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Let me put it gently—for your estate plan to become effective, you must be in heaven. But you ain’t dead yet. However, if you die and don’t have an estate plan, think of the havoc your family and business will face. The goal of this article is to give you many reasons to procure not only your estate (death) plan, but an easy-to-do lifetime plan as well.
Lifetime planning not only saves you a ton of tax dollars, but also significantly increases your wealth and makes the rest of your life less stressful. Of course, your lifetime plan will dovetail with your estate (death) plan.
Let’s use Joe as an example for how this works. Joe is worth $44 million. Here are his significant assets: He owns 51 percent of Success Co., which is worth $19 million; his business real estate is valued at $10 million; his two residences are worth $4 million; his rollover IRA is worth $2 million; and his stock portfolio is worth $9 million. Joe also has a $10 million life insurance policy.
His sister Sue owns 49 percent of Success Co. Only one of Joe’s five children, Sam, is in the business and will take over for Joe someday.
Joe, age 62, plans to live to age 87, and his 60-year-old wife, Mary, plans to live to 93. Remember, no estate tax is due until the second death, which is a long time frame for a comprehensive lifetime plan.
Joe hates paying taxes. He has spent a small fortune over a span of 5 years with various professional advisors in an attempt to create an estate plan that accomplishes four key goals: get the business to Sam without losing control of it; treat the four non-business kids fairly; grow his wealth so he can leave an equal dollar amount to the non-business kids; leave at least $10 million to his alma mater; and find a tax-effective way to buy Sue’s 49 percent of Success Co.
The following are strategies we used to accomplish Joe’s goals based on the assets he owns. Notice that every one was implemented as part of Joe’s lifetime plan, while leaving his estate (death) plan alone.1. Success Co.:
We created 100 shares of voting stock (51 for Joe and 49 for Sue) and 20,000 shares of non-voting stock (10,200 shares for Joe and 9,800 for Sue). We then created two intentionally defective trusts (IDTs) to buy the non-voting stock. Sam is the beneficiary of both IDTs and will own all of the non-voting stock when the cost is paid using Success Co.’s cash flow. The entire IDT transaction is tax-free to Joe, Sue and Sam. This means no income tax, no capital gains tax and no estate tax.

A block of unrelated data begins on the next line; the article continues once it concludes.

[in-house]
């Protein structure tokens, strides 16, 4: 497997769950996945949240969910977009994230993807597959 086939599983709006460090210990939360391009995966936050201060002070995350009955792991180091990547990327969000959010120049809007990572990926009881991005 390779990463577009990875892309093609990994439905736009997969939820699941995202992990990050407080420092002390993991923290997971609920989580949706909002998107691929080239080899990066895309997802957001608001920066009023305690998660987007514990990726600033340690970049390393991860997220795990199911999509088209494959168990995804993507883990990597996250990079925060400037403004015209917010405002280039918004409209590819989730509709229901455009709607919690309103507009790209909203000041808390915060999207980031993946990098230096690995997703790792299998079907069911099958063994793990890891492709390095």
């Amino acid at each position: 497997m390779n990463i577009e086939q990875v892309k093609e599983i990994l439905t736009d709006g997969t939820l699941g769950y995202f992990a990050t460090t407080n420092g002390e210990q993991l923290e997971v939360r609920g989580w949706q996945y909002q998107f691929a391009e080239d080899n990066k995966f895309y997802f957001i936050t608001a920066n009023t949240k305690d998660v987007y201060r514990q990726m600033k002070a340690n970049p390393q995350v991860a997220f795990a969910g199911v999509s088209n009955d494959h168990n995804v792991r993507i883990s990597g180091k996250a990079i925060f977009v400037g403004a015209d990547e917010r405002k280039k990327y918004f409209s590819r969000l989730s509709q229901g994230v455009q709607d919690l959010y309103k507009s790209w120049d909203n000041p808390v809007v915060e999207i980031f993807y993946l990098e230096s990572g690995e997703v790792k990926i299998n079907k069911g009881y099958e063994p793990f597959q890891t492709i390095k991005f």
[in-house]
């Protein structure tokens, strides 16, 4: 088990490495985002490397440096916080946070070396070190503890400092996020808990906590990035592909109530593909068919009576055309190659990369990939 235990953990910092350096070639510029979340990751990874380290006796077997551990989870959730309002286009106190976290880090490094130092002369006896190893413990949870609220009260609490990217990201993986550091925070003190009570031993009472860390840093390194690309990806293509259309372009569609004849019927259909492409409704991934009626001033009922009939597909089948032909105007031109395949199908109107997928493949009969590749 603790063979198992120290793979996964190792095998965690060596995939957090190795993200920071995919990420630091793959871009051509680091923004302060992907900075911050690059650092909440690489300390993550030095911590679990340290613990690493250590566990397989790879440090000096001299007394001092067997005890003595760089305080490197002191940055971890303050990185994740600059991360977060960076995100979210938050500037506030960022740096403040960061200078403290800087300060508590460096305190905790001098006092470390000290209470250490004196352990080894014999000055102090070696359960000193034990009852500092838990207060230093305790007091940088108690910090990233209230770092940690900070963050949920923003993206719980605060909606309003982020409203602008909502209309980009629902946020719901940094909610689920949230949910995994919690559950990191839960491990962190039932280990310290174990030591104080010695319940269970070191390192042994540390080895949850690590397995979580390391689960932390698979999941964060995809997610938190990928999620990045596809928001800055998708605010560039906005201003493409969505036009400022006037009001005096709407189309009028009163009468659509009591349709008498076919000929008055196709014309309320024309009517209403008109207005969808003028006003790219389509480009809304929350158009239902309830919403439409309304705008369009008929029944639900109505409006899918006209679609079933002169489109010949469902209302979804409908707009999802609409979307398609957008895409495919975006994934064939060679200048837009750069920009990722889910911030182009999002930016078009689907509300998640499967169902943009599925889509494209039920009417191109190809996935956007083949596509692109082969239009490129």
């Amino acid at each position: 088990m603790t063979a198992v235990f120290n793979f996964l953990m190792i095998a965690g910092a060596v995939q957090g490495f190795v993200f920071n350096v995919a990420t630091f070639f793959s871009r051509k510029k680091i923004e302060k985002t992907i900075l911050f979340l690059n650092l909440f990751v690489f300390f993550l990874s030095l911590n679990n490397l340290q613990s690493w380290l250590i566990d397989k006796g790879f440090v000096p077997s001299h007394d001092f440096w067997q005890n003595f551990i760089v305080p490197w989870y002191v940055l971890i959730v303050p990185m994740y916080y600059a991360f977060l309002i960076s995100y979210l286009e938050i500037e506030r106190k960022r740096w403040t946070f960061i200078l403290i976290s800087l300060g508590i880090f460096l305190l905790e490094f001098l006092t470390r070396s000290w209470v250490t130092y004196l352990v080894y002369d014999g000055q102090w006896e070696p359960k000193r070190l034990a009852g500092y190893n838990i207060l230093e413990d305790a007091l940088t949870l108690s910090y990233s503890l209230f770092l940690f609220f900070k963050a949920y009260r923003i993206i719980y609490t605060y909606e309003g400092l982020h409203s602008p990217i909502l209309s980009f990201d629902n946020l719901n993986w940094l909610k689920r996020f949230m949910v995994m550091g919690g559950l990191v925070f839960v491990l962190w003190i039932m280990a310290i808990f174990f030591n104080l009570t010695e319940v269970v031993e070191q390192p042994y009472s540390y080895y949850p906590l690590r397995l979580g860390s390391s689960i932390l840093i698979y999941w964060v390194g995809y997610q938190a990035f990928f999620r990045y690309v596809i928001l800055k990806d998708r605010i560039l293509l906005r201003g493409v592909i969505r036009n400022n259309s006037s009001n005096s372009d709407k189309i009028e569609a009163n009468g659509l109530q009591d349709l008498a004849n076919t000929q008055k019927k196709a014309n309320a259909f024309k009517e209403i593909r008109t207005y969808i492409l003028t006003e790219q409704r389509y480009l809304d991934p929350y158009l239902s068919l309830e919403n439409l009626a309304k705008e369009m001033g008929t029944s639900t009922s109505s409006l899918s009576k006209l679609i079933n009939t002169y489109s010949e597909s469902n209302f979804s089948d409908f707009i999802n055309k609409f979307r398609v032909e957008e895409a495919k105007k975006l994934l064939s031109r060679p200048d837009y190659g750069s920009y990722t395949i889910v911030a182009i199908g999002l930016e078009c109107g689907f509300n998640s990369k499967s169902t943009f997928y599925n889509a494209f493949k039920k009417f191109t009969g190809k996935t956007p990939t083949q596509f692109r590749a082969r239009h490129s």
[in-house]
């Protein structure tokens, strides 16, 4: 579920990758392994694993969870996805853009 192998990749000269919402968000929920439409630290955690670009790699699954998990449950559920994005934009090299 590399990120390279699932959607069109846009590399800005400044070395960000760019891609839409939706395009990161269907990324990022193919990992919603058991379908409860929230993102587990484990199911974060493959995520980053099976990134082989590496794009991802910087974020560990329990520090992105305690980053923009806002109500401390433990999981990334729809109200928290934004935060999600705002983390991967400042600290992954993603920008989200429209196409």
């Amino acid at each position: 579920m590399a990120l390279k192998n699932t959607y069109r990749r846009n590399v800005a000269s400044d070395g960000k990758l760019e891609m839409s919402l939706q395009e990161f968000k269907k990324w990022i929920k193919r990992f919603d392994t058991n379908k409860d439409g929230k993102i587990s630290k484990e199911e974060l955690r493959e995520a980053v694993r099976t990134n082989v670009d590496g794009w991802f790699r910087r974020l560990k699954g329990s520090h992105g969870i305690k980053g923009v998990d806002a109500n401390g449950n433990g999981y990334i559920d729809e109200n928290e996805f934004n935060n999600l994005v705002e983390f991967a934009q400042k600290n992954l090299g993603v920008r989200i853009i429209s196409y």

Joe bought Sue’s voting stock for $100,000 and will continue to control Success Co. for life. 2. Business Real Estate:
We created a charitable lead trust (CLT) and transferred the business real estate to the CLT, which will receive $1.2 million in annual rent from Success Co. The CLT was set up to last for 16 years and pay 7 percent per year (or $700,000) to charity. The Joe Family Foundation will receive the $700,000, a portion of which will pay the premium on a second-to-die life insurance policy on Joe and Mary for $10 million (and will ultimately go to Joe’s alma mater).
The real estate is now out of Joe’s estate for tax purposes. After 16 years, the balance in the CLT will go to the non-business kids—all tax-free.3. Residences:
We transferred a 50-percent interest in each of the two residences to Joe’s trust (from his existing estate plan). The other 50 percent went to Mary’s trust. This strategy provides a minority discount, lowering the value of the residences to $2.8 million for estate tax purposes.4. Rollover IRA:
We used a strategy called Retirement Plan Rescue to purchase $15 million of second-to-die life insurance, using the IRA funds to pay the premiums. The entire $15 million will go to the children tax-free. The $10 million term policy was allowed to lapse.5. Stock Portfolio:
We transferred the portfolio to a family limited partnership, lowering its value to $6 million for tax purposes because of discounts allowed by the tax law.6. Estate Plan Trusts:
Finally, we amended the current estate plan trusts with the appropriate language to make sure that the various assets, including the insurance, would treat the non-business kids fairly.
After 4 months the plan was done. In addition to accomplishing all of his lifetime goals, Joe got a huge dollar bonus—the plan gets all $44 million of his wealth to his kids with all taxes paid in full.
What’s the planning lesson to be learned from Joe’s story? Smart lifetime planning plus your old traditional estate plan prevent loss of wealth to the IRS.